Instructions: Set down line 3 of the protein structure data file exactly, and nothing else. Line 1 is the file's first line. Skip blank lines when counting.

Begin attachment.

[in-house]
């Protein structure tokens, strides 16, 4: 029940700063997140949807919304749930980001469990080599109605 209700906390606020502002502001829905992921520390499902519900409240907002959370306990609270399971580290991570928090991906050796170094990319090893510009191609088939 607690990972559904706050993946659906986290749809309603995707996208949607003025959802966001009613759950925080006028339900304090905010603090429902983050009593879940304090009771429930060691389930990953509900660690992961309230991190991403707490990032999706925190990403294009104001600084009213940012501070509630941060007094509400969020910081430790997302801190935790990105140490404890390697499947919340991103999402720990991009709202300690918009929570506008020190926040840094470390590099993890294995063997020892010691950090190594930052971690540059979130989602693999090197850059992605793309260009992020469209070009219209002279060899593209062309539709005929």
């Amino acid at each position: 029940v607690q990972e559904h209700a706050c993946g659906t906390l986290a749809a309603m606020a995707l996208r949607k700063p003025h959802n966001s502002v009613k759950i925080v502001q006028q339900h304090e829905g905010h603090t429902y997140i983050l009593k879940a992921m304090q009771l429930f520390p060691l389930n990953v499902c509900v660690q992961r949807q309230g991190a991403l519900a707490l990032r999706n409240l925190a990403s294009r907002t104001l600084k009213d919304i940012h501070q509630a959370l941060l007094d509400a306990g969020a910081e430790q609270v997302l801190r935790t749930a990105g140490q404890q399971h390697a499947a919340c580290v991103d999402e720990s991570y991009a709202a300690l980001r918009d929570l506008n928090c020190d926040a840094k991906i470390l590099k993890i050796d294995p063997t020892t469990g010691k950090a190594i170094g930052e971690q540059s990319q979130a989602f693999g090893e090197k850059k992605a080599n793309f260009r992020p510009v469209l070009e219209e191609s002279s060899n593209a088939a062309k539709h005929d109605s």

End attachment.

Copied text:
């Amino acid at each position: 029940v607690q990972e559904h209700a706050c993946g659906t906390l986290a749809a309603m606020a995707l996208r949607k700063p003025h959802n966001s502002v009613k759950i925080v502001q006028q339900h304090e829905g905010h603090t429902y997140i983050l009593k879940a992921m304090q009771l429930f520390p060691l389930n990953v499902c509900v660690q992961r949807q309230g991190a991403l519900a707490l990032r999706n409240l925190a990403s294009r907002t104001l600084k009213d919304i940012h501070q509630a959370l941060l007094d509400a306990g969020a910081e430790q609270v997302l801190r935790t749930a990105g140490q404890q399971h390697a499947a919340c580290v991103d999402e720990s991570y991009a709202a300690l980001r918009d929570l506008n928090c020190d926040a840094k991906i470390l590099k993890i050796d294995p063997t020892t469990g010691k950090a190594i170094g930052e971690q540059s990319q979130a989602f693999g090893e090197k850059k992605a080599n793309f260009r992020p510009v469209l070009e219209e191609s002279s060899n593209a088939a062309k539709h005929d109605s």